Although Parkinson's disease is often associated with motor symptoms such as stiffness, poor balance and trembling, the first symptoms are often sensory and include a reduced sense of touch and smell. In a study on mice, researchers at Karolinska Institutet have now been able to identify neural circuits and mechanisms behind this loss of sensory perception. The study, which is published in the scientific journal Neuron, may open avenues to methods of earlier diagnosis.
There are some 18,000 people with Parkinson's disease in Sweden, and around 2,000 new diagnoses every year. The disease, which is one of our most common neurological conditions, is currently incurable, although its symptoms can be alleviated.
When we think of Parkinson's disease, we often focus on its motor symptoms, such as stiffness and trembling, which are caused by a gradual decrease in the dopamine supply to a brain area called the striatum, the primary input nucleus of the basal ganglia.
Research on Parkinson's disease has mainly focused on these motor impairments. However, patients are also affected by severe sensory problems, including an impaired sense of smell, touch and vision, and this area of research has remained relatively neglected.
"Our study highlights the sensory aspects of basal ganglia function and presents a new approach to the mechanisms behind the sensory impairments seen in Parkinson's disease," says Gilad Silberberg, associate professor at Karolinska Institutet's Department of Neuroscience.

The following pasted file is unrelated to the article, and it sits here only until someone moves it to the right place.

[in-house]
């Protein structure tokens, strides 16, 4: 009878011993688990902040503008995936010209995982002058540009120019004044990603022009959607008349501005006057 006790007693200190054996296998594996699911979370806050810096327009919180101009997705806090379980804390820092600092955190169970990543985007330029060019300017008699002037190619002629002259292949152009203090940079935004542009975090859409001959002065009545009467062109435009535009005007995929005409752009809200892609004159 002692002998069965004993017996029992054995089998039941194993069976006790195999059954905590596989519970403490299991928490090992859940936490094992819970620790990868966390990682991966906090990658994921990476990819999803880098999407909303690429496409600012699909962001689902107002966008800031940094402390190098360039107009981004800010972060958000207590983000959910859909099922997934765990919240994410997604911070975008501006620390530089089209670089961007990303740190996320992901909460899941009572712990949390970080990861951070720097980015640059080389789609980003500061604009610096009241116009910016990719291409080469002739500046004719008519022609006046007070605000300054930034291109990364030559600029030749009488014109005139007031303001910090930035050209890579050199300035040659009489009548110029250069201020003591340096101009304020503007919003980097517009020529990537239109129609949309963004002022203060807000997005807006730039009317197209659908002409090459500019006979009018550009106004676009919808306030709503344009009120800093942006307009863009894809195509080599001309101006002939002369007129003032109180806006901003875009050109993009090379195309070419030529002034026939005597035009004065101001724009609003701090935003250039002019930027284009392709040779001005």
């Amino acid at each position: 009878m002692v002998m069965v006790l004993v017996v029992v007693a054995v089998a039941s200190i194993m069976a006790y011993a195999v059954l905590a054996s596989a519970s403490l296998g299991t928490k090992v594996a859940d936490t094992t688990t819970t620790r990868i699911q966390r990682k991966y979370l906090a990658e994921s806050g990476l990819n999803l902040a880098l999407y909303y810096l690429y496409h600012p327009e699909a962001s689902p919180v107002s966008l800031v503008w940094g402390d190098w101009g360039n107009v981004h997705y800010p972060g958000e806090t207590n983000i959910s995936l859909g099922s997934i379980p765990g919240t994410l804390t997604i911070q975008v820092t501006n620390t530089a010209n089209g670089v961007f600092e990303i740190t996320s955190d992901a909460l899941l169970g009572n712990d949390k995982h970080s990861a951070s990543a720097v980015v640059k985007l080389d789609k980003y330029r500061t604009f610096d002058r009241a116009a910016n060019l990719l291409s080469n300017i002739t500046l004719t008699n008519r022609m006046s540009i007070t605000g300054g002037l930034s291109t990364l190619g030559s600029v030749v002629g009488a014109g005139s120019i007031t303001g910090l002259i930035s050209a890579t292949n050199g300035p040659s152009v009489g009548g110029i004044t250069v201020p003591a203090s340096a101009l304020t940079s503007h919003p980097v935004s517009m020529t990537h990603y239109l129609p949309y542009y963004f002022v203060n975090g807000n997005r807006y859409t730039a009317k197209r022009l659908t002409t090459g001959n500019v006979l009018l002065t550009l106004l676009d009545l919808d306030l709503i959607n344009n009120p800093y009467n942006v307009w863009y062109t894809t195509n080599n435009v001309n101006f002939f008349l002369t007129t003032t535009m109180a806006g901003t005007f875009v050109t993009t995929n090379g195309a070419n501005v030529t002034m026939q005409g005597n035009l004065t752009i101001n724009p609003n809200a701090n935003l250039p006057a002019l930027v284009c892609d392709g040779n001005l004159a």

The researchers in the present study used a light puff of air to stimulate either the right or left whiskers of mice, some of which had an especially low number of dopamine cells, while using a new optogenetic tool called an optopatcher. Applying this technique, which enables the activity of neurons to be recorded during manipulation with light, they were able to see which neurons in the basal ganglia were active and when they transmitted signals.
"By studying neuronal activity in the striatum, we found that the neurons in dopamine-depleted mice did not properly signal if it was the right or left whiskers that were being stimulated," says Dr Silberberg. "But when we treated the mice with L-DOPA, the most commonly used Parkinson's drug, they recovered their ability to distinguish between left and right."
It is hoped that the discovery will open the way for methods of earlier diagnosis.
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